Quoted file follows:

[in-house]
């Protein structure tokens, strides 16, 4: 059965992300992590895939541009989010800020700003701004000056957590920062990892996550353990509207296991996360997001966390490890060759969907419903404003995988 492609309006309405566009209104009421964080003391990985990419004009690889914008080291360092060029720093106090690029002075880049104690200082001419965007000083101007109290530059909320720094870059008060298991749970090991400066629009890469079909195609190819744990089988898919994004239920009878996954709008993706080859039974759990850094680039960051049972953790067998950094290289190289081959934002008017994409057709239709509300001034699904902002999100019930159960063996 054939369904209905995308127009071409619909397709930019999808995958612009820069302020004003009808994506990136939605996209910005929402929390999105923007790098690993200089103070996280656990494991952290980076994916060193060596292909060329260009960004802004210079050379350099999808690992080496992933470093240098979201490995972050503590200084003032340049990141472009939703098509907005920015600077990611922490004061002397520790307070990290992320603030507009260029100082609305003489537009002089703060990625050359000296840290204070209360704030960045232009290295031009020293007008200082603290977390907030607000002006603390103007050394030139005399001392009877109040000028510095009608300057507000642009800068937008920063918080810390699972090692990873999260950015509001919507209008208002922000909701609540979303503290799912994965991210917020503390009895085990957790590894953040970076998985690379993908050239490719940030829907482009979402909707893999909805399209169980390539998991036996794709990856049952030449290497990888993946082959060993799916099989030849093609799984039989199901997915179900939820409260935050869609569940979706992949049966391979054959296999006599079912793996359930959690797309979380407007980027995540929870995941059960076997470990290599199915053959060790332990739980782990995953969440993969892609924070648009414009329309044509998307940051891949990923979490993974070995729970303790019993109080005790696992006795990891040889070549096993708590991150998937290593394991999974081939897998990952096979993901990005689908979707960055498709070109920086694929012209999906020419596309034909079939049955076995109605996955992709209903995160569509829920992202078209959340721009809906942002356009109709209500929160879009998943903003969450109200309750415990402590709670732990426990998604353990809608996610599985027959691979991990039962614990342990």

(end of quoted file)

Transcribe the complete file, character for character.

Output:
[in-house]
């Protein structure tokens, strides 16, 4: 059965992300992590895939541009989010800020700003701004000056957590920062990892996550353990509207296991996360997001966390490890060759969907419903404003995988 492609309006309405566009209104009421964080003391990985990419004009690889914008080291360092060029720093106090690029002075880049104690200082001419965007000083101007109290530059909320720094870059008060298991749970090991400066629009890469079909195609190819744990089988898919994004239920009878996954709008993706080859039974759990850094680039960051049972953790067998950094290289190289081959934002008017994409057709239709509300001034699904902002999100019930159960063996 054939369904209905995308127009071409619909397709930019999808995958612009820069302020004003009808994506990136939605996209910005929402929390999105923007790098690993200089103070996280656990494991952290980076994916060193060596292909060329260009960004802004210079050379350099999808690992080496992933470093240098979201490995972050503590200084003032340049990141472009939703098509907005920015600077990611922490004061002397520790307070990290992320603030507009260029100082609305003489537009002089703060990625050359000296840290204070209360704030960045232009290295031009020293007008200082603290977390907030607000002006603390103007050394030139005399001392009877109040000028510095009608300057507000642009800068937008920063918080810390699972090692990873999260950015509001919507209008208002922000909701609540979303503290799912994965991210917020503390009895085990957790590894953040970076998985690379993908050239490719940030829907482009979402909707893999909805399209169980390539998991036996794709990856049952030449290497990888993946082959060993799916099989030849093609799984039989199901997915179900939820409260935050869609569940979706992949049966391979054959296999006599079912793996359930959690797309979380407007980027995540929870995941059960076997470990290599199915053959060790332990739980782990995953969440993969892609924070648009414009329309044509998307940051891949990923979490993974070995729970303790019993109080005790696992006795990891040889070549096993708590991150998937290593394991999974081939897998990952096979993901990005689908979707960055498709070109920086694929012209999906020419596309034909079939049955076995109605996955992709209903995160569509829920992202078209959340721009809906942002356009109709209500929160879009998943903003969450109200309750415990402590709670732990426990998604353990809608996610599985027959691979991990039962614990342990």